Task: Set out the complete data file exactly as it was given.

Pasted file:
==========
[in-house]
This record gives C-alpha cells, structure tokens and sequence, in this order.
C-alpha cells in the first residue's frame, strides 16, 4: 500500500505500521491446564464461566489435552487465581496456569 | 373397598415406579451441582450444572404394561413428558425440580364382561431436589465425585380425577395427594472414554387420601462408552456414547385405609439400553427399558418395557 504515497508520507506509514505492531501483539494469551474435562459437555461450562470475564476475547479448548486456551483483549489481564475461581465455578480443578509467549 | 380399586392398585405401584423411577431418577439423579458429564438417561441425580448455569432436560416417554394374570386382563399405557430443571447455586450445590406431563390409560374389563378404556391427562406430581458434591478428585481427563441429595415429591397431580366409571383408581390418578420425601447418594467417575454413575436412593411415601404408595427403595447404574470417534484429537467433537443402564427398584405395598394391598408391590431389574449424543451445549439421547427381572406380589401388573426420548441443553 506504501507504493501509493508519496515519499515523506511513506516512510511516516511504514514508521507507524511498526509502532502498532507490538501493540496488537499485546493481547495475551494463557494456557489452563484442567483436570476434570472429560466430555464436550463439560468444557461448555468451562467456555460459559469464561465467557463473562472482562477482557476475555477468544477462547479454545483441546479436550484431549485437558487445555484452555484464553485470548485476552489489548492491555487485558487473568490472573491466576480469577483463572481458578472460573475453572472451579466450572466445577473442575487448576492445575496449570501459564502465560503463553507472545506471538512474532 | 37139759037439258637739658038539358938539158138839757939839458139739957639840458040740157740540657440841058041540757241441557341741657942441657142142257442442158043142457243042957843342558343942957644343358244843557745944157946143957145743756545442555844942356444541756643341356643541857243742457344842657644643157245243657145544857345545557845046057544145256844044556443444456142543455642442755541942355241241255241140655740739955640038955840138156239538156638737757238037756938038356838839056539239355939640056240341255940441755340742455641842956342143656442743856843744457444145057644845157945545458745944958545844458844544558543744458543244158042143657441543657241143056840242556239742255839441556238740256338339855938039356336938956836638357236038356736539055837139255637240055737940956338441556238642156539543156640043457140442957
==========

[in-house]
This record gives C-alpha cells, structure tokens and sequence, in this order.
C-alpha cells in the first residue's frame, strides 16, 4: 500500500505500521491446564464461566489435552487465581496456569 | 373397598415406579451441582450444572404394561413428558425440580364382561431436589465425585380425577395427594472414554387420601462408552456414547385405609439400553427399558418395557 504515497508520507506509514505492531501483539494469551474435562459437555461450562470475564476475547479448548486456551483483549489481564475461581465455578480443578509467549 | 380399586392398585405401584423411577431418577439423579458429564438417561441425580448455569432436560416417554394374570386382563399405557430443571447455586450445590406431563390409560374389563378404556391427562406430581458434591478428585481427563441429595415429591397431580366409571383408581390418578420425601447418594467417575454413575436412593411415601404408595427403595447404574470417534484429537467433537443402564427398584405395598394391598408391590431389574449424543451445549439421547427381572406380589401388573426420548441443553 506504501507504493501509493508519496515519499515523506511513506516512510511516516511504514514508521507507524511498526509502532502498532507490538501493540496488537499485546493481547495475551494463557494456557489452563484442567483436570476434570472429560466430555464436550463439560468444557461448555468451562467456555460459559469464561465467557463473562472482562477482557476475555477468544477462547479454545483441546479436550484431549485437558487445555484452555484464553485470548485476552489489548492491555487485558487473568490472573491466576480469577483463572481458578472460573475453572472451579466450572466445577473442575487448576492445575496449570501459564502465560503463553507472545506471538512474532 | 37139759037439258637739658038539358938539158138839757939839458139739957639840458040740157740540657440841058041540757241441557341741657942441657142142257442442158043142457243042957843342558343942957644343358244843557745944157946143957145743756545442555844942356444541756643341356643541857243742457344842657644643157245243657145544857345545557845046057544145256844044556443444456142543455642442755541942355241241255241140655740739955640038955840138156239538156638737757238037756938038356838839056539239355939640056240341255940441755340742455641842956342143656442743856843744457444145057644845157945545458745944958545844458844544558543744458543244158042143657441543657241143056840242556239742255839441556238740256338339855938039356336938956836638357236038356736539055837139255637240055737940956338441556238642156539543156640043457140442957